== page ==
* GE, Alcoa, Boeing, Lockheed Martin support program
* Aim to launch in 10 U.S. cities in 2013
* Employers responding to perceived 'skills gap'
By Nick Zieminski
NEW YORK, Oct 15 Four of the largest U.S.
manufacturers on Monday unveiled plans for a new group committed
to train military veterans to work in the manufacturing sector.
General Electric Co, Alcoa Inc, Boeing Co
and Lockheed-Martin Corp said they would provide
financial support to the "Get Skills to Work Coalition." It will
initially aim to train 15,000 veterans, who will be hired by the
four companies or matched to other jobs. Open jobs will be
listed on LinkedIn.
"I look at this as a catalyst," said GE Chief Executive Jeff
Immelt at an event unveiling the group in New York. "We're
looking for other manufacturers to join us."
The group will be managed by the Manufacturing Institute, an
affiliate of the National Association of Manufacturers trade
group. GE will invest an initial $6 million in the program.
The program will get its start in January at Cincinnati
State Technical and Community College in Ohio, near a major GE
Aviation factory, and be rolled out to nine more U.S. cities
over the course of 2013.
It calls for working with community and technical colleges
to speed up training; translating military skills into
equivalent civilian job functions; helping employers with
recruitment and managing workers; and developing on-the-job
training programs in major cities.
Some 600,000 manufacturing jobs in the United States have
gone unfilled because companies cannot find workers with the
appropriate skills to work in high-tech, high-speed modern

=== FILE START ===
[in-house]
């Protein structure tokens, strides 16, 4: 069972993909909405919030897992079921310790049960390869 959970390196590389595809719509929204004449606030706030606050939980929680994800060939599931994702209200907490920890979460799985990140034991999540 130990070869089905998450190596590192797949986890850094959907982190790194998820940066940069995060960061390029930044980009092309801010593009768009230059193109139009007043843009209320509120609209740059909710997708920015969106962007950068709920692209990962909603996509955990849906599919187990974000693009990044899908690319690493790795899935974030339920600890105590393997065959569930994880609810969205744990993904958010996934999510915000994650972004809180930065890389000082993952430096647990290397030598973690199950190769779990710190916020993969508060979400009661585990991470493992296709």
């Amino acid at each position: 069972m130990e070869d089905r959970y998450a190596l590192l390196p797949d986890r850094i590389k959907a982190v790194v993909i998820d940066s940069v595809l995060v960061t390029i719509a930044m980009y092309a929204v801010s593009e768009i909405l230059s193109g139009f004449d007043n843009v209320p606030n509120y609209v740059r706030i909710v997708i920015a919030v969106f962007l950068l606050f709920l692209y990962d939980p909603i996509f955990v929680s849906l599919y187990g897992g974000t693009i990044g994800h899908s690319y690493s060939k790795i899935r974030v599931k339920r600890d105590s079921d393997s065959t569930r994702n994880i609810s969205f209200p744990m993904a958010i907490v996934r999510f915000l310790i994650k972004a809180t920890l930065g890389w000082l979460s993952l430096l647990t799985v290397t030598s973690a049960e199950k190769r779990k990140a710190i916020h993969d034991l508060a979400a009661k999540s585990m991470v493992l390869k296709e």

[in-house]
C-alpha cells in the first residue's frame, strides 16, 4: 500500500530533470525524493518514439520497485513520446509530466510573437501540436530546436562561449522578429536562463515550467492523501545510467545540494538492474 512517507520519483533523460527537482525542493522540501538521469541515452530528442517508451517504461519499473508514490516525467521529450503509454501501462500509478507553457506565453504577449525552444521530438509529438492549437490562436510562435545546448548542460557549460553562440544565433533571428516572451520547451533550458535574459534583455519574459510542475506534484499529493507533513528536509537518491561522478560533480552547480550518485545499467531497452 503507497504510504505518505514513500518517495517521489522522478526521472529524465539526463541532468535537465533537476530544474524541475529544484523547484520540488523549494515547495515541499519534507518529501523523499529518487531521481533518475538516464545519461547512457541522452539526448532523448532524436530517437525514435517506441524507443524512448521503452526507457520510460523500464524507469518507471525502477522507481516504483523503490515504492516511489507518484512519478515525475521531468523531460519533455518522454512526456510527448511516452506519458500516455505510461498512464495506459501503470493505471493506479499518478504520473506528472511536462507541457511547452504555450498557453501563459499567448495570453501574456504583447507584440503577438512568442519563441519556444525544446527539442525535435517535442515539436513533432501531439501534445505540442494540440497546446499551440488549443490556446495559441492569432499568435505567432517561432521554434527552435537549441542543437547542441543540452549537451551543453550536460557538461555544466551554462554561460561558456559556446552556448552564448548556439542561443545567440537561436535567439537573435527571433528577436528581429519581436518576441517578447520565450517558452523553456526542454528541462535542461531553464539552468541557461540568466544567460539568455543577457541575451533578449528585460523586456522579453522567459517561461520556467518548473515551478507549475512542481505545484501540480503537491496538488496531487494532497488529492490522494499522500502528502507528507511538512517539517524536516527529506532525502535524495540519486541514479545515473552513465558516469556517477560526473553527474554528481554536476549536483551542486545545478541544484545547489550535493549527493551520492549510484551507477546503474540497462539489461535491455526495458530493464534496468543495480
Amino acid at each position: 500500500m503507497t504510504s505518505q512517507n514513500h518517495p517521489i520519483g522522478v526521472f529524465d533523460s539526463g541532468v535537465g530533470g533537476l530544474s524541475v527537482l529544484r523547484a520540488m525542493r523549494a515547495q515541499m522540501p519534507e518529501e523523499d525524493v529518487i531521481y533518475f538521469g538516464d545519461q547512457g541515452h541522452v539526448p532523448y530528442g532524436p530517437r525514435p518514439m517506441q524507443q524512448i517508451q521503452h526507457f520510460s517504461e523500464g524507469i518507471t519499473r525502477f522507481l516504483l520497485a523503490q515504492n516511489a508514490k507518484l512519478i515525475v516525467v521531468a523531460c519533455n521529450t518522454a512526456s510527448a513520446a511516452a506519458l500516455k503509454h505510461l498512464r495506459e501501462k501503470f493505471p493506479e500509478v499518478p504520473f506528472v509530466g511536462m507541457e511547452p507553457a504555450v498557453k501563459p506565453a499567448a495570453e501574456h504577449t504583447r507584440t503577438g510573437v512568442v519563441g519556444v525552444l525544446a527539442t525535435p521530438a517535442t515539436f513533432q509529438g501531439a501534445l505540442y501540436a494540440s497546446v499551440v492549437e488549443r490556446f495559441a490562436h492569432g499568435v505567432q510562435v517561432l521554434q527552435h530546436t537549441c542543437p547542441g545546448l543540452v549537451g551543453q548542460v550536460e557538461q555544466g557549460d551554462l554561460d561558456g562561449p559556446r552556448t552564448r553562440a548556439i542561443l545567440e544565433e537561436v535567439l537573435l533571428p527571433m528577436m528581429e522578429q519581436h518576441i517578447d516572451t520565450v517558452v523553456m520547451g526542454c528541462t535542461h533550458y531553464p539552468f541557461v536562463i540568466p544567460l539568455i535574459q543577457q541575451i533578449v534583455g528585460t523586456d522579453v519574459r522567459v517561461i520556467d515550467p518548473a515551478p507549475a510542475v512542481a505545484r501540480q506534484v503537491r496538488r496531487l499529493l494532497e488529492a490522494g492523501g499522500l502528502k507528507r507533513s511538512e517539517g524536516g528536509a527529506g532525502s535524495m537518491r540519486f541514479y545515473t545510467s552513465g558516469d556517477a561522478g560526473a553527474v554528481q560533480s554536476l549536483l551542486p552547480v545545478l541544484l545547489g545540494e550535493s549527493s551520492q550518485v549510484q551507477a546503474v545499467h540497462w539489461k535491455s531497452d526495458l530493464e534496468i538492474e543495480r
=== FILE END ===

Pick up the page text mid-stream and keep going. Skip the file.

factory environments, according to a study by the Manufacturing
Institute and Deloitte.
That has been a particular frustration for U.S. policymakers
as stubbornly high unemployment has been one of the main
barriers to the nation's economic recovery from a brutal
The founding companies collectively employ 64,000 veterans.
Besides current unfilled jobs, up to 2.5 million
manufacturing jobs will open up within five years as older
workers retire, GE said. Nearly a million workers in the oil and
gas industry are approaching retirement age.
"We can't get enough people to do the work we need to do in
oil and gas," Immelt said.
BRIDGING A PERCEIVED 'SKILLS GAP'
Executives from the four companies said they were responding
to a 'skills gap' where employers find too few qualified people.
Many positions require literacy and math skills that few
applicants possess, executives said at a panel in New York. Most
job applicants don't have those skills but veterans learned them
while serving, Alcoa executive Bob Wilt said.
"There's a problem with skills," he said.
Yet some question the severity of a U.S. skills gap, at
least in the short term.
"While manufacturers are having some difficulty finding
people, there isn't a major skills gap right now," said Hal
Sirkin, senior partner of the Boston Consulting Group (BCG) and
co-author of a new report on the topic.
BCG defines a skills gap as jobs where pay has outpaced
inflation by 3 percentage points for five years running. By that
measure, a few categories -- such as welders and machinists --
show skills shortages, but those are limited to only about 8
percent of the high-skilled manufacturing workforce, which is
itself a small part of total U.S. employment.
Longer term, as workers retire and too few replacements are
trained, the skills gap will become more pressing, BCG argues.
It says state and federal governments can encourage training
through community colleges and universities.
"We're not training enough people," Sirkin said.
Part of the problem, however, is that employers' high
expectations add to the perception of a skills gap, the BCG
report said. Employers demand skills and experience for
relatively low pay.
BCG's report cites a job posting that calls for a college
degree in biology or chemistry, experience in manufacturing,
mixing chemicals, and handling hazardous materials and --
preferably -- knowledge of SAP software. For this level of
competence, the anonymous employer offers $15 to $17 per hour.